According to reports, the Swiss National Bank (SNB) and Switzerland’s financial watchdog think that UBS, Switzerland’s largest bank, acquiring investment bank Credit Suisse is the “sole choice” to avert a “fall in confidence” in Credit Suisse.
Switzerland is ready to employ “emergency measures” to expedite the takeover by UBS of Credit Suisse in order to complete the transaction before “markets open on Monday,” the Financial Times said on March 18, citing three individuals familiar with the issue.
According to the newspaper, the emergency procedures would allow the transaction to move forward without a shareholder vote, dodging the standard Swiss laws that call for a “six-week” consultation process for shareholders “to consult on the purchase.”
Working to “achieve a regulatory agreement” by Saturday night, the SNB and the Swiss Financial Market Supervisory Authority (FINMA) are said to have informed their international colleagues that “they see a deal” with UBS as the “only alternative” to avoid a “fall in confidence” in Credit Suisse.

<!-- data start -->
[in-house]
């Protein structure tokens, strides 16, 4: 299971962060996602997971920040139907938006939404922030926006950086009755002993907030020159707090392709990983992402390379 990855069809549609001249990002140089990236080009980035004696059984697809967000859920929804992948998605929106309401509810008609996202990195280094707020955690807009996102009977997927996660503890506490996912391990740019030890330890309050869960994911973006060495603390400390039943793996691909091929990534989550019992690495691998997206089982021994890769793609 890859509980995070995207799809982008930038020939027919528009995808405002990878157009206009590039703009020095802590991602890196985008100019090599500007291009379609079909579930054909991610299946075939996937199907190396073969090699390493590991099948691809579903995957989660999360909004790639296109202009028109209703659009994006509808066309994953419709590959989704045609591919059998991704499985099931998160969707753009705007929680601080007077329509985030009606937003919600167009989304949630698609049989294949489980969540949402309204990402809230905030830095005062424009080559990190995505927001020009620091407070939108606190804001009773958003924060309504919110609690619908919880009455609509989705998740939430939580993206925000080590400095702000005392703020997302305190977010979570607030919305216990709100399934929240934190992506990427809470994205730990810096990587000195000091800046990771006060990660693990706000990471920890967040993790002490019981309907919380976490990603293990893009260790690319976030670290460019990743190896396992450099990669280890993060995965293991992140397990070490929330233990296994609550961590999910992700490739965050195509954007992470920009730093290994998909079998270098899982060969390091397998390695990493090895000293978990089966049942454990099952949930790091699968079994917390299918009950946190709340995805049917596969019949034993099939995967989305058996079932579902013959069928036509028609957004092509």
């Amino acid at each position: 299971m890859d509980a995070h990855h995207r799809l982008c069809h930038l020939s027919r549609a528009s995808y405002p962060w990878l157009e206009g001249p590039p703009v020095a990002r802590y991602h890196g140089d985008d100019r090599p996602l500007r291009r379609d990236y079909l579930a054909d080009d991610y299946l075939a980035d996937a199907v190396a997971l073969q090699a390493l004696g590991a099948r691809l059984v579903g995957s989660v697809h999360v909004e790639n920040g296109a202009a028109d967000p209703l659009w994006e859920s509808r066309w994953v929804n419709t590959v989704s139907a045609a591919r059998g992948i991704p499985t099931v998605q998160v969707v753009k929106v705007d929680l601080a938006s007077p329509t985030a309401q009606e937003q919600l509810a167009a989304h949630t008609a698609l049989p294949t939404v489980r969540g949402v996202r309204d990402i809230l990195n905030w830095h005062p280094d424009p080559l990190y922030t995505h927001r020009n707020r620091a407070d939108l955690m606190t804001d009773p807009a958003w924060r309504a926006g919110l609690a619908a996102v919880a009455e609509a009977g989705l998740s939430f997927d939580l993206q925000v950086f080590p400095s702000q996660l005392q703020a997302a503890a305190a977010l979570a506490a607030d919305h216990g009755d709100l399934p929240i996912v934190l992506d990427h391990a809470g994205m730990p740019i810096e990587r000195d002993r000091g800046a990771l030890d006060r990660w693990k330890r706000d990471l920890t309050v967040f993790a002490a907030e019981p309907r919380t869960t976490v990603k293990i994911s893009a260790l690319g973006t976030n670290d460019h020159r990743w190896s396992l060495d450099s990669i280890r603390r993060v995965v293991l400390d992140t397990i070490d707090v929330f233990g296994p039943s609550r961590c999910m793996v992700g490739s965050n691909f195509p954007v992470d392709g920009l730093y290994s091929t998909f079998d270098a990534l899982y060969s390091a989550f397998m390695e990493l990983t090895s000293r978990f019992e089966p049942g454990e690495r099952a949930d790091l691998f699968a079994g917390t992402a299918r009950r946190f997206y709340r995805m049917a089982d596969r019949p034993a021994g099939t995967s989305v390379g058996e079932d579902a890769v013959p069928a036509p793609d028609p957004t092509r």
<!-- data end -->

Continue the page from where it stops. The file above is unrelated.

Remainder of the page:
According to two of the persons who were “briefed on the situation,” the combined firm “will make up no more than a third of the merged group.” It was underlined that UBS wants to move forward with Credit Suisse’s plans to reduce the size of its investment bank.
UBS reportedly has “$1.1tn [trillion]” total assets on its balance sheet, while Credit Suisse has “$575bn [billion]” — a successful merger between the two Swiss banks would reportedly create one of “the biggest global systemically important financial institutions in Europe.”
This comes after US investment firm BlackRock declared that it “had no interest” in acquiring Credit Suisse in a tweet on March 18.
Before this, on March 15, the SNB and FINMA jointly declared that Credit Suisse had complied with the “capital and liquidity standards” for systemically significant banks.
The statement acknowledged that Credit Suisse had been “affected by market movements in recent days” and stated that, if necessary, the SNB would “provide liquidity” to Credit Suisse.